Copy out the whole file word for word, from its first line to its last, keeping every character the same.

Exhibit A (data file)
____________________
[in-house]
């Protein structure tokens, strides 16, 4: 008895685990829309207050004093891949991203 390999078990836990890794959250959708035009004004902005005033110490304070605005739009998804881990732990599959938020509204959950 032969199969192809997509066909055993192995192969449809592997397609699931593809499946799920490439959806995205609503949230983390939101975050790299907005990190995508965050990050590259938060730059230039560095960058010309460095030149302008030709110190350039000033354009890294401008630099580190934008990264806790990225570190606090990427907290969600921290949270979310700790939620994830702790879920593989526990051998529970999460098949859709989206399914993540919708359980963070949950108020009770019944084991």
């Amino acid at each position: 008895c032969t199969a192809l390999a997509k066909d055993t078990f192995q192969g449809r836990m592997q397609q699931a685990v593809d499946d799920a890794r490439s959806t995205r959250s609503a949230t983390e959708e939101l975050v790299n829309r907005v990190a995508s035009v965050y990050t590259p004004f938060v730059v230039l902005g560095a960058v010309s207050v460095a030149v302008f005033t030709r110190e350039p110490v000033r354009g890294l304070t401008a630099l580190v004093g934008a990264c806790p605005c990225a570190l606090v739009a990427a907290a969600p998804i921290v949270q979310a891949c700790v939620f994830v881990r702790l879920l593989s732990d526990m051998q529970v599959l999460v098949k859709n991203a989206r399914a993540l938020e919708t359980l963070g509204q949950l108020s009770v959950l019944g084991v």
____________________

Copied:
[in-house]
């Protein structure tokens, strides 16, 4: 008895685990829309207050004093891949991203 390999078990836990890794959250959708035009004004902005005033110490304070605005739009998804881990732990599959938020509204959950 032969199969192809997509066909055993192995192969449809592997397609699931593809499946799920490439959806995205609503949230983390939101975050790299907005990190995508965050990050590259938060730059230039560095960058010309460095030149302008030709110190350039000033354009890294401008630099580190934008990264806790990225570190606090990427907290969600921290949270979310700790939620994830702790879920593989526990051998529970999460098949859709989206399914993540919708359980963070949950108020009770019944084991």
């Amino acid at each position: 008895c032969t199969a192809l390999a997509k066909d055993t078990f192995q192969g449809r836990m592997q397609q699931a685990v593809d499946d799920a890794r490439s959806t995205r959250s609503a949230t983390e959708e939101l975050v790299n829309r907005v990190a995508s035009v965050y990050t590259p004004f938060v730059v230039l902005g560095a960058v010309s207050v460095a030149v302008f005033t030709r110190e350039p110490v000033r354009g890294l304070t401008a630099l580190v004093g934008a990264c806790p605005c990225a570190l606090v739009a990427a907290a969600p998804i921290v949270q979310a891949c700790v939620f994830v881990r702790l879920l593989s732990d526990m051998q529970v599959l999460v098949k859709n991203a989206r399914a993540l938020e919708t359980l963070g509204q949950l108020s009770v959950l019944g084991v």